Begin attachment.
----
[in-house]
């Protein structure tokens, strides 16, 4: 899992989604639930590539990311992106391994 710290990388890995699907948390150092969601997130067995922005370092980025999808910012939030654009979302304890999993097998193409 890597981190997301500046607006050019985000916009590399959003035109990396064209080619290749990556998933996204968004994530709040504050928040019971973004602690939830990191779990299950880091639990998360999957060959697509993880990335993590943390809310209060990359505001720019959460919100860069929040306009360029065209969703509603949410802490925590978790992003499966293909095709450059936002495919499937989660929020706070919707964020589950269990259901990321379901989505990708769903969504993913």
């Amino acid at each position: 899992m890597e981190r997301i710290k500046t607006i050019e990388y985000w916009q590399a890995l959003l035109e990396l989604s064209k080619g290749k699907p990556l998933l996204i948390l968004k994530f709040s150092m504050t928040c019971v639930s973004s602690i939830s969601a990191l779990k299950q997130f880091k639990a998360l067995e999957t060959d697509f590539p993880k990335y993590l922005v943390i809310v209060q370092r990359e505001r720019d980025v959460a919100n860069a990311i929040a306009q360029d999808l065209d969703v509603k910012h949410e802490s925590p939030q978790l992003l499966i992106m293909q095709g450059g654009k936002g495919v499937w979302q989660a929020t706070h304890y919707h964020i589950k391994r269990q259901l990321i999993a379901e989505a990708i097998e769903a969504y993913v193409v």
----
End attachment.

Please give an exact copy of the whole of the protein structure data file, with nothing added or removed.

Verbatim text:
[in-house]
């Protein structure tokens, strides 16, 4: 899992989604639930590539990311992106391994 710290990388890995699907948390150092969601997130067995922005370092980025999808910012939030654009979302304890999993097998193409 890597981190997301500046607006050019985000916009590399959003035109990396064209080619290749990556998933996204968004994530709040504050928040019971973004602690939830990191779990299950880091639990998360999957060959697509993880990335993590943390809310209060990359505001720019959460919100860069929040306009360029065209969703509603949410802490925590978790992003499966293909095709450059936002495919499937989660929020706070919707964020589950269990259901990321379901989505990708769903969504993913």
């Amino acid at each position: 899992m890597e981190r997301i710290k500046t607006i050019e990388y985000w916009q590399a890995l959003l035109e990396l989604s064209k080619g290749k699907p990556l998933l996204i948390l968004k994530f709040s150092m504050t928040c019971v639930s973004s602690i939830s969601a990191l779990k299950q997130f880091k639990a998360l067995e999957t060959d697509f590539p993880k990335y993590l922005v943390i809310v209060q370092r990359e505001r720019d980025v959460a919100n860069a990311i929040a306009q360029d999808l065209d969703v509603k910012h949410e802490s925590p939030q978790l992003l499966i992106m293909q095709g450059g654009k936002g495919v499937w979302q989660a929020t706070h304890y919707h964020i589950k391994r269990q259901l990321i999993a379901e989505a990708i097998e769903a969504y993913v193409v």